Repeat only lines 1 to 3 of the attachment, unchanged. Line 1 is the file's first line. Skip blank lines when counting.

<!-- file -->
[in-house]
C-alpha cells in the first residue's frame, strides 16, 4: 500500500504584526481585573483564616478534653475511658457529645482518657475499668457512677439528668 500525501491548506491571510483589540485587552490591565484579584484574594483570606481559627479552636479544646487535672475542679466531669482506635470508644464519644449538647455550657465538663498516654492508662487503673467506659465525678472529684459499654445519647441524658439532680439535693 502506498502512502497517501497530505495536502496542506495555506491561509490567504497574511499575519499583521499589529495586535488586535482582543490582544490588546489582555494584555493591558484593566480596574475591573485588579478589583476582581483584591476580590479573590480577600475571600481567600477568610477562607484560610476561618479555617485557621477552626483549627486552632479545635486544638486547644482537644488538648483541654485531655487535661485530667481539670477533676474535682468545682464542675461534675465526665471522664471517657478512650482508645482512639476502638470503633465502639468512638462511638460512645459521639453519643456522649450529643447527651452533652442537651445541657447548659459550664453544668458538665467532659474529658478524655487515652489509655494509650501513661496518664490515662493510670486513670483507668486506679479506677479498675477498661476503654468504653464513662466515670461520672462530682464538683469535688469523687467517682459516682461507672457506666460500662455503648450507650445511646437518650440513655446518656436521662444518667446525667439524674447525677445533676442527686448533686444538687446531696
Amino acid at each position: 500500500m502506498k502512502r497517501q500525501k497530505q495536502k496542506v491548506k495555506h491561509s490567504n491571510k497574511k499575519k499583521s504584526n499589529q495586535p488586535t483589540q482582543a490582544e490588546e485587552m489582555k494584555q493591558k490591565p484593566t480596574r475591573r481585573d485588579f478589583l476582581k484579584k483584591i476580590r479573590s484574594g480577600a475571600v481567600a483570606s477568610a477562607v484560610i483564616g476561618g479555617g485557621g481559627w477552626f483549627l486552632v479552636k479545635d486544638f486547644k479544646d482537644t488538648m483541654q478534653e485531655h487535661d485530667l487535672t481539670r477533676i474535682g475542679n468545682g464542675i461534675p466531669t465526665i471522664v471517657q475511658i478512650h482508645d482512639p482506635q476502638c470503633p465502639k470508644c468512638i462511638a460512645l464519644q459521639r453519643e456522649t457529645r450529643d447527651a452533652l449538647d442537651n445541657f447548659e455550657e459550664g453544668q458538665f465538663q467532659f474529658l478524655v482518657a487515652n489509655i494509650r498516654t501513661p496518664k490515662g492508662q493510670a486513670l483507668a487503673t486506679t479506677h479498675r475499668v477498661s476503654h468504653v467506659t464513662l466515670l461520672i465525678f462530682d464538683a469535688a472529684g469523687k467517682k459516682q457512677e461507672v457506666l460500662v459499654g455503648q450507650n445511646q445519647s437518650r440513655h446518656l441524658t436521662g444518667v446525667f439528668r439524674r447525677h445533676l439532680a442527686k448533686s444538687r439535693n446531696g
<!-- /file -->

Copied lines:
[in-house]
C-alpha cells in the first residue's frame, strides 16, 4: 500500500504584526481585573483564616478534653475511658457529645482518657475499668457512677439528668 500525501491548506491571510483589540485587552490591565484579584484574594483570606481559627479552636479544646487535672475542679466531669482506635470508644464519644449538647455550657465538663498516654492508662487503673467506659465525678472529684459499654445519647441524658439532680439535693 502506498502512502497517501497530505495536502496542506495555506491561509490567504497574511499575519499583521499589529495586535488586535482582543490582544490588546489582555494584555493591558484593566480596574475591573485588579478589583476582581483584591476580590479573590480577600475571600481567600477568610477562607484560610476561618479555617485557621477552626483549627486552632479545635486544638486547644482537644488538648483541654485531655487535661485530667481539670477533676474535682468545682464542675461534675465526665471522664471517657478512650482508645482512639476502638470503633465502639468512638462511638460512645459521639453519643456522649450529643447527651452533652442537651445541657447548659459550664453544668458538665467532659474529658478524655487515652489509655494509650501513661496518664490515662493510670486513670483507668486506679479506677479498675477498661476503654468504653464513662466515670461520672462530682464538683469535688469523687467517682459516682461507672457506666460500662455503648450507650445511646437518650440513655446518656436521662444518667446525667439524674447525677445533676442527686448533686444538687446531696
Amino acid at each position: 500500500m502506498k502512502r497517501q500525501k497530505q495536502k496542506v491548506k495555506h491561509s490567504n491571510k497574511k499575519k499583521s504584526n499589529q495586535p488586535t483589540q482582543a490582544e490588546e485587552m489582555k494584555q493591558k490591565p484593566t480596574r475591573r481585573d485588579f478589583l476582581k484579584k483584591i476580590r479573590s484574594g480577600a475571600v481567600a483570606s477568610a477562607v484560610i483564616g476561618g479555617g485557621g481559627w477552626f483549627l486552632v479552636k479545635d486544638f486547644k479544646d482537644t488538648m483541654q478534653e485531655h487535661d485530667l487535672t481539670r477533676i474535682g475542679n468545682g464542675i461534675p466531669t465526665i471522664v471517657q475511658i478512650h482508645d482512639p482506635q476502638c470503633p465502639k470508644c468512638i462511638a460512645l464519644q459521639r453519643e456522649t457529645r450529643d447527651a452533652l449538647d442537651n445541657f447548659e455550657e459550664g453544668q458538665f465538663q467532659f474529658l478524655v482518657a487515652n489509655i494509650r498516654t501513661p496518664k490515662g492508662q493510670a486513670l483507668a487503673t486506679t479506677h479498675r475499668v477498661s476503654h468504653v467506659t464513662l466515670l461520672i465525678f462530682d464538683a469535688a472529684g469523687k467517682k459516682q457512677e461507672v457506666l460500662v459499654g455503648q450507650n445511646q445519647s437518650r440513655h446518656l441524658t436521662g444518667v446525667f439528668r439524674r447525677h445533676l439532680a442527686k448533686s444538687r439535693n446531696g